Book Bites#5

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I have to admit that I love this character Wally, every time I write one I his scenes I feel like he’s giving me advice on life, listening to me with a warm tea cupped in his hands.

Book Bites#4

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Some words from my book, let me know what you guys think. Imagine me as a puppy with cute watery eyes, waiting for a treat, a bone, something to encourage me to keep putting one word after the next. Watery eyed feminist writer lady, that’s what they call me.

Book Bites#2

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Here’s some more words from my novel in progress.

Lavish me with love, attention, accolades, and gold stars. Or just tell me what you think.

Book Bites #1

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I’m gonna do a weekly post which gives you tiny little bite sized tasters of my as yet unfinished novel. I’d love some feedback and/or support, picture me as the young kid showing off my drawings waiting for the gold star, except taller and no way near as cute.

Poetry: Enough Already

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The gold star
The best drawing in the class
The A+s
The high points in the Leaving Cert
The first class honours degree

They were not enough

The arm candy
The vintage on sale dress
The seminal gig under the purple sky in the misty rain
The double rum, and another, and another
The extra chemical dab, another half a pill

They were not enough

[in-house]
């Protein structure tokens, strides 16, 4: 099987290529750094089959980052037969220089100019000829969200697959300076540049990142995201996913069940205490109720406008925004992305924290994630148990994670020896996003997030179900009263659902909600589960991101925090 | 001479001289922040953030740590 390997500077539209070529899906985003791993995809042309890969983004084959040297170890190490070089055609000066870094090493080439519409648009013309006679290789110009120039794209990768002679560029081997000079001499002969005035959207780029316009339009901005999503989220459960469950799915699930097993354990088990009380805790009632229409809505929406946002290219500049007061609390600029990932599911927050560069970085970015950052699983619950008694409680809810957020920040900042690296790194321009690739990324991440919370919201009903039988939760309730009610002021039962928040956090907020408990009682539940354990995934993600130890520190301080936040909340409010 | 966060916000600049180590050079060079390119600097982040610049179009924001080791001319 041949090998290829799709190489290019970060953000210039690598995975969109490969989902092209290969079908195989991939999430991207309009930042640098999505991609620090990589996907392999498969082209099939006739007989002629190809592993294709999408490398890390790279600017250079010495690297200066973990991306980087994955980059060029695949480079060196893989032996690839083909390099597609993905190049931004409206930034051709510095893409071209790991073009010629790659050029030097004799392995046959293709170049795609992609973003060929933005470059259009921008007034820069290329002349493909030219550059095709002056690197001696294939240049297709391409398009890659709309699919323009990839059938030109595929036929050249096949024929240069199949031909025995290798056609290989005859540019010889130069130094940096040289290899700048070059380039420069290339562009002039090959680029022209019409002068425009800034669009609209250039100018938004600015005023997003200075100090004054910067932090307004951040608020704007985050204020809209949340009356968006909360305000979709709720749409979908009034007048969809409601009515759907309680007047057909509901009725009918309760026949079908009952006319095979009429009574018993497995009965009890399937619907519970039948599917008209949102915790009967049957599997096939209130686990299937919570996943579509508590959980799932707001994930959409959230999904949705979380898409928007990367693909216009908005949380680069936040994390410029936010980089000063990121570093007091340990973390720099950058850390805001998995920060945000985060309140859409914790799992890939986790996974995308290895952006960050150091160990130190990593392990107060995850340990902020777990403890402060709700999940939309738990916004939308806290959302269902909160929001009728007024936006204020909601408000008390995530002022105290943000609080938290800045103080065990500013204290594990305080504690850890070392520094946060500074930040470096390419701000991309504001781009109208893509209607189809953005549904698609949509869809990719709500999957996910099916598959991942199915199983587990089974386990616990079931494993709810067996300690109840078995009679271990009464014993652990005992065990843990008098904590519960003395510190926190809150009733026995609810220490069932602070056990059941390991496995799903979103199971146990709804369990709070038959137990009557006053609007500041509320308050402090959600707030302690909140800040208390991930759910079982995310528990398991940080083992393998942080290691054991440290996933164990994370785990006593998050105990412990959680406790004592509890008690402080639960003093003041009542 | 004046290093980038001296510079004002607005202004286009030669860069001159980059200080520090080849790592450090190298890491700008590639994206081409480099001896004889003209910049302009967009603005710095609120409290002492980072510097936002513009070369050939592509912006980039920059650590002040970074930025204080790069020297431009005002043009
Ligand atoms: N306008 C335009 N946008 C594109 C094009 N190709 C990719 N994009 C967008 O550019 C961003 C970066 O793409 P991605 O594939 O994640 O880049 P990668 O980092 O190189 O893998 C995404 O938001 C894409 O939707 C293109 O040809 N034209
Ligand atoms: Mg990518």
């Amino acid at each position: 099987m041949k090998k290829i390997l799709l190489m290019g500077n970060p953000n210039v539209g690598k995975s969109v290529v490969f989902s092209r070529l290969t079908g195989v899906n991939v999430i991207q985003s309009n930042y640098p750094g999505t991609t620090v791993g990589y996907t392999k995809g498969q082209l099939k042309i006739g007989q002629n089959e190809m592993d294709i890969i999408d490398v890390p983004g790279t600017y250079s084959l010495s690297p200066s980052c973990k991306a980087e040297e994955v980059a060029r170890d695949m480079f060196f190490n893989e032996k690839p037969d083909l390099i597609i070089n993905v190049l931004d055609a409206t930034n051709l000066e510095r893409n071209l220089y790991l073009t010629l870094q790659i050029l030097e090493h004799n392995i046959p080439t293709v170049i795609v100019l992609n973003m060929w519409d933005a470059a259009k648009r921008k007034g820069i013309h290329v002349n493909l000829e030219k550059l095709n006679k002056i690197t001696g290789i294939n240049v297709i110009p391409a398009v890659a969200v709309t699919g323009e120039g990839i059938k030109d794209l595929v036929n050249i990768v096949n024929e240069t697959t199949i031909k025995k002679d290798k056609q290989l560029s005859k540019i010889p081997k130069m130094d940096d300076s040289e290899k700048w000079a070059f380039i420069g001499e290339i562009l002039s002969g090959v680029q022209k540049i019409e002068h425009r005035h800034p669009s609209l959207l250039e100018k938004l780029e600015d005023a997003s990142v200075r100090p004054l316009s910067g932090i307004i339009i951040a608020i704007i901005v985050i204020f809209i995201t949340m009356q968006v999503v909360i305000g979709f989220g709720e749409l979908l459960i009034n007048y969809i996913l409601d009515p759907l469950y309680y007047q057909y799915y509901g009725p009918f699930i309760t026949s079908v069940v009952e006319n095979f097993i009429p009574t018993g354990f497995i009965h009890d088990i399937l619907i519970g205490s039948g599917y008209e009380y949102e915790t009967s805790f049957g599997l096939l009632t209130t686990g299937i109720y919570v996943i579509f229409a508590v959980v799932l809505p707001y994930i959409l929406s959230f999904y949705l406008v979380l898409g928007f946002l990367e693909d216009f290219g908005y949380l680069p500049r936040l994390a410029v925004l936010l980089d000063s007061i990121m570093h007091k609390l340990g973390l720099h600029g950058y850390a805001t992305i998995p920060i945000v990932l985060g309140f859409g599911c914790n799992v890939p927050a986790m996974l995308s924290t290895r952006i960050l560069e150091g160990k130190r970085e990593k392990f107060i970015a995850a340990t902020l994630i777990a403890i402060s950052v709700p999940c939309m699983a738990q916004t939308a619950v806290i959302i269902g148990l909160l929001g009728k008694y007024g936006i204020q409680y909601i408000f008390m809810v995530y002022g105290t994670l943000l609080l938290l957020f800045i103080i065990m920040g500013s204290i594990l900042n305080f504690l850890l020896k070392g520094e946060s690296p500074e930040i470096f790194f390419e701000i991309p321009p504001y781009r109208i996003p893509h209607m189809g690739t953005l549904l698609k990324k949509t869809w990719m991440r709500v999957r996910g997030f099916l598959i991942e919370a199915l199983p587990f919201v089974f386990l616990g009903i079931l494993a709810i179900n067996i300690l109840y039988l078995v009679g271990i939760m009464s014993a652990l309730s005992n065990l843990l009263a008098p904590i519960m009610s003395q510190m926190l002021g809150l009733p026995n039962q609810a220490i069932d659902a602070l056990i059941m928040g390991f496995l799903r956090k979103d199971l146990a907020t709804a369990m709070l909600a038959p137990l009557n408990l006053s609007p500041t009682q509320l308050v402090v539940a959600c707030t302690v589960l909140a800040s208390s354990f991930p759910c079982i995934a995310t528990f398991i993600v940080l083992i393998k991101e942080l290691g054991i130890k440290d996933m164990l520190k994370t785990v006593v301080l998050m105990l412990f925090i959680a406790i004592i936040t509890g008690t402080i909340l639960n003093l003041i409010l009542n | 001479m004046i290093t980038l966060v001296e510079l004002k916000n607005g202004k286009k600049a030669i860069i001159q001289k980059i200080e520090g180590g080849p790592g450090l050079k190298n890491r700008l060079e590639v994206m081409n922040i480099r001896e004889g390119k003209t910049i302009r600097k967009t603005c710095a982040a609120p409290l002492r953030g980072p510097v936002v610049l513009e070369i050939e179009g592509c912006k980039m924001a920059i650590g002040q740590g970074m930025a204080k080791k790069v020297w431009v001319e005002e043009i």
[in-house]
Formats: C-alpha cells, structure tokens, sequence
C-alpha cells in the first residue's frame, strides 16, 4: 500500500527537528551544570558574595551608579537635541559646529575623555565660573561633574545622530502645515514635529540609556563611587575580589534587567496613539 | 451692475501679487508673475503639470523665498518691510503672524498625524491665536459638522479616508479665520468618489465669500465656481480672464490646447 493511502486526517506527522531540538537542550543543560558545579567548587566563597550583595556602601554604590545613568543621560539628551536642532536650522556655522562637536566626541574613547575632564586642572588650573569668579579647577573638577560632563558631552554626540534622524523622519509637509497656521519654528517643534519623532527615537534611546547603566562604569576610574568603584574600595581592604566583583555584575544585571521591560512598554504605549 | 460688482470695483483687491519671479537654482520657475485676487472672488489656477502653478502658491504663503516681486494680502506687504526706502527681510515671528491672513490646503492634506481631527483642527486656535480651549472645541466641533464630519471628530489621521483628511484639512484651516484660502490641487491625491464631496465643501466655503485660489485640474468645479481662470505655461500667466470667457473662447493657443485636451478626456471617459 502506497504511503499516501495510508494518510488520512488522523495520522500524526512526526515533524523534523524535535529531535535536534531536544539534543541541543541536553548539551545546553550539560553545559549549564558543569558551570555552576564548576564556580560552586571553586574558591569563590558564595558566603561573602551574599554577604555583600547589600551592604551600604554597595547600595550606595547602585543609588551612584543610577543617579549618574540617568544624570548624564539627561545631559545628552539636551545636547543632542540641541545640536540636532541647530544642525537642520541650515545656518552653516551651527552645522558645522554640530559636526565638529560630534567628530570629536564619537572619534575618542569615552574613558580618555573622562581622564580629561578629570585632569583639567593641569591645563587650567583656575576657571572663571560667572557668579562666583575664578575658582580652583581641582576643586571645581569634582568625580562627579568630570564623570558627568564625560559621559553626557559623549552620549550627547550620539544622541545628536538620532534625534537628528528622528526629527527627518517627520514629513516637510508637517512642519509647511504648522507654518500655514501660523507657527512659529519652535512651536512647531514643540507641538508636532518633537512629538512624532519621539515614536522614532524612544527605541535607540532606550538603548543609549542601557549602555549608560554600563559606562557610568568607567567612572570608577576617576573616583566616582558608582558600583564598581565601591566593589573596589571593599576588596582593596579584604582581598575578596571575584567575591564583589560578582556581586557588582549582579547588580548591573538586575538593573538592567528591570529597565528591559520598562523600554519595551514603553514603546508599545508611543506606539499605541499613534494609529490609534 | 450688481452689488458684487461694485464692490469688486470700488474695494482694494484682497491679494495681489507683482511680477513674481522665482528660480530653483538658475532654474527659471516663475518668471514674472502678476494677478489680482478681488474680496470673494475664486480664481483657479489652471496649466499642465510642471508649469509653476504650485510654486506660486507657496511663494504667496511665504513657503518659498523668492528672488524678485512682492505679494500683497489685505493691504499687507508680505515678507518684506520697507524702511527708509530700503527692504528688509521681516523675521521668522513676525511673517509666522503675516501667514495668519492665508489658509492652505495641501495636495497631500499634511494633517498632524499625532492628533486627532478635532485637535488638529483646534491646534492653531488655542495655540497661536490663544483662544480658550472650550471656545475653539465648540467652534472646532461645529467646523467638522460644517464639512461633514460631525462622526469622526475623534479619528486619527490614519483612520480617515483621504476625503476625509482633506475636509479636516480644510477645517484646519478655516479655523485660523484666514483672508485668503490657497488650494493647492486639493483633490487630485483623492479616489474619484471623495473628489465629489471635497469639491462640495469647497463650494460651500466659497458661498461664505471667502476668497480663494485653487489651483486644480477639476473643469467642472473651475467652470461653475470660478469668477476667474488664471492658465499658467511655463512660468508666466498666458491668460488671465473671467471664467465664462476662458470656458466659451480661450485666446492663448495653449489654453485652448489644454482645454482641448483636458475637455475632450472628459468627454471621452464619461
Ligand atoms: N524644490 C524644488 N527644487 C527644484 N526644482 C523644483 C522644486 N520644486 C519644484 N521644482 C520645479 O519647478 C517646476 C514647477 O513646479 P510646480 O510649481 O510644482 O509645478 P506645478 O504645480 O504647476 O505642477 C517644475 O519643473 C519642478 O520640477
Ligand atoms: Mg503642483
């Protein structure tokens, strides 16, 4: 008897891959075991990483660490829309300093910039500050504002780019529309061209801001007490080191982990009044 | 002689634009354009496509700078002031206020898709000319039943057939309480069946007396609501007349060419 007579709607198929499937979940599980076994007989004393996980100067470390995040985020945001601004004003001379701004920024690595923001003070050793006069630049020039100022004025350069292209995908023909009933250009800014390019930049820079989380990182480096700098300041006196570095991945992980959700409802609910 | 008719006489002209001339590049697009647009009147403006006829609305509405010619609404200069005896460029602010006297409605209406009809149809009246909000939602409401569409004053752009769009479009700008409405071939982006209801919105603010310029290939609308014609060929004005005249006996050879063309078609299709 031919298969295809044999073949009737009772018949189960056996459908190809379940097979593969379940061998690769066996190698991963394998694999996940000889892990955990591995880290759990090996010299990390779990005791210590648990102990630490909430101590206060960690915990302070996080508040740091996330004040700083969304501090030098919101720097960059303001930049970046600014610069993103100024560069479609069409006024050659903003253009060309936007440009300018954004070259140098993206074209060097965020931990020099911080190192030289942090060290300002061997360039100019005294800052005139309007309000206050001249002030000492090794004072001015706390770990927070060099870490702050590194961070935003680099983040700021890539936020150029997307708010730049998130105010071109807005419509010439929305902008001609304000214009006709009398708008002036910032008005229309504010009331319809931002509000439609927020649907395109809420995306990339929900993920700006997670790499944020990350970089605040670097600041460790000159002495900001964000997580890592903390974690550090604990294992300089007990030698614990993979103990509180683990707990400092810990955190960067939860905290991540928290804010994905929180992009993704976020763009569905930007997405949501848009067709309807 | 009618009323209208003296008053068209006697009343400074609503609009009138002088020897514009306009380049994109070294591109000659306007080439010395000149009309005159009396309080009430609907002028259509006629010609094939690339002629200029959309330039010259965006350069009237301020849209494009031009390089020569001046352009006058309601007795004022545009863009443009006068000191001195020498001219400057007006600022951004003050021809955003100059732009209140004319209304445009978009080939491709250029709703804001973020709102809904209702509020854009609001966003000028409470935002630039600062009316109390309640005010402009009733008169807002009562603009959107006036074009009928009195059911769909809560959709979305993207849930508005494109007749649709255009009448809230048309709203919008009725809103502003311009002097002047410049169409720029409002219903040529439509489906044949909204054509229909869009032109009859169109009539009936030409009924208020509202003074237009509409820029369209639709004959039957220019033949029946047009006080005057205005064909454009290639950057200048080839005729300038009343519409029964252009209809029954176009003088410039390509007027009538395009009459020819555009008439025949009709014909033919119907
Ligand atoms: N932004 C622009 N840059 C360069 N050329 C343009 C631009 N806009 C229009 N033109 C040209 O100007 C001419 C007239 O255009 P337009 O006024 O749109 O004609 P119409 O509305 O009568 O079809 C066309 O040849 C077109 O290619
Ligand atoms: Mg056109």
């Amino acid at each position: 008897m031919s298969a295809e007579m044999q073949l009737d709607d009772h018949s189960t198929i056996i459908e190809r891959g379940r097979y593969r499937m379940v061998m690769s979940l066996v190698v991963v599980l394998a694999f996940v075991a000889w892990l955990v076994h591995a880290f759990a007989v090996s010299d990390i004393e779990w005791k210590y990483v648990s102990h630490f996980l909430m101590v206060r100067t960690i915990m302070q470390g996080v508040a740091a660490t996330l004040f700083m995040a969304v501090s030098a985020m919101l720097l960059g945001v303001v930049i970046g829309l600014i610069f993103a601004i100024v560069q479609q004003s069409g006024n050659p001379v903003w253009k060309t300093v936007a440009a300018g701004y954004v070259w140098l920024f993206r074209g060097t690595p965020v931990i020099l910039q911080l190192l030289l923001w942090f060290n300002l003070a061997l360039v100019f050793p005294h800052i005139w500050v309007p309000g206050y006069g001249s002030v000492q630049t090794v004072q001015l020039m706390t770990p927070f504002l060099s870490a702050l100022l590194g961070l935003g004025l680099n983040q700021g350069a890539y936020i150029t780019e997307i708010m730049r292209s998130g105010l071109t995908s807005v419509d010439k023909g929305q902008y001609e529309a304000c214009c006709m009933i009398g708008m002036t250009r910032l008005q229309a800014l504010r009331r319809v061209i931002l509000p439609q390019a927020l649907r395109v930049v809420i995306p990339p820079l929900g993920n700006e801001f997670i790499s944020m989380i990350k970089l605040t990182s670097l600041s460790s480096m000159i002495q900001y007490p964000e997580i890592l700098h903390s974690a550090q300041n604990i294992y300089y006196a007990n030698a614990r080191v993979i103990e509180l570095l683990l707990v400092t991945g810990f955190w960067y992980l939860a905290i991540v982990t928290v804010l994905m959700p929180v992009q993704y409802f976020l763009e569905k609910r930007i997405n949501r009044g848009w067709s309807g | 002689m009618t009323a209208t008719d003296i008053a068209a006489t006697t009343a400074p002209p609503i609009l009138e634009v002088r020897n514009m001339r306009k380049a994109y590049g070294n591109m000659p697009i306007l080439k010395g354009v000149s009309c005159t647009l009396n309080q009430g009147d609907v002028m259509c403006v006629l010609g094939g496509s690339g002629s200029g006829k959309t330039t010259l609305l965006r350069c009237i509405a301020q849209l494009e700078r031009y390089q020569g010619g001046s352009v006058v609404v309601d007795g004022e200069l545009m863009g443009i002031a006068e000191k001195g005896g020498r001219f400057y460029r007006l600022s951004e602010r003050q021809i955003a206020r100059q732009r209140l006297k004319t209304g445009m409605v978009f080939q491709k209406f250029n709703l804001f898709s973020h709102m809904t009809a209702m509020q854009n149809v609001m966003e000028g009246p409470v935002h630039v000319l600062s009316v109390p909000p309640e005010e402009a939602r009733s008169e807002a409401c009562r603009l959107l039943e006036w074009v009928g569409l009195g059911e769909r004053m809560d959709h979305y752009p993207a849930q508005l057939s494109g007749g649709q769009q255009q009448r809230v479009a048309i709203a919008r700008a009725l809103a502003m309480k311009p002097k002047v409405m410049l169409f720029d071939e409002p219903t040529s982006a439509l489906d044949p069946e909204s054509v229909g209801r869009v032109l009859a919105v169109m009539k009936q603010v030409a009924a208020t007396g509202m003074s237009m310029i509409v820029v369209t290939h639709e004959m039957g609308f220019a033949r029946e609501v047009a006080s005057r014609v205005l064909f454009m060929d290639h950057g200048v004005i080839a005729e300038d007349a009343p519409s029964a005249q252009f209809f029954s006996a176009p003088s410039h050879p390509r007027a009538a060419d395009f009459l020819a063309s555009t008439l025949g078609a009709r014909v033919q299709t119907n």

The keys to my business
The likes and comments
The admiration of strangers
The gossamer dream of success
The masks of freedom and autonomy

They were not enough

The willing strangers
The lonely messages posing as titillation
The notches
The ticks on the shallow list
Their beauty as props for my ego

They were not enough

The unconditional love and support
The freedom
The unrelenting truth
The window into what is possible
The daily choice of participating

Crazily and shamefully they are not enough

My failure in sweat and frustration
My skin that is scarred and uncompromising
My body in it’s various shapes that it wants to expand or contract to
My choices made while afraid but not in fear
My words said through smiles, tears, kisses, and gritted teeth

They are enough, for they are mine.

Enough is not out there, it’s not in an achievement, it cannot be found in a bank balance, a smaller dress size, wilder sex, and more stuff. It’s not in your past youth, it’s certainly not in your future if all you’re do is hoarding hopes of happiness.
Enough is right now.

Enough already, I’m done chasing my own disappointment disguised as expectations.

Book Review: The Long Walk by Richard Bachman

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I thought I would do a regular feature of book reviews, I’ve been an avid reader since I was four years of age. I slip in and out of the daily habit depending on how busy my life is, but it’s not something I neglect for long. Plus it’s nice to show another side to me that isn’t just an angry feminist.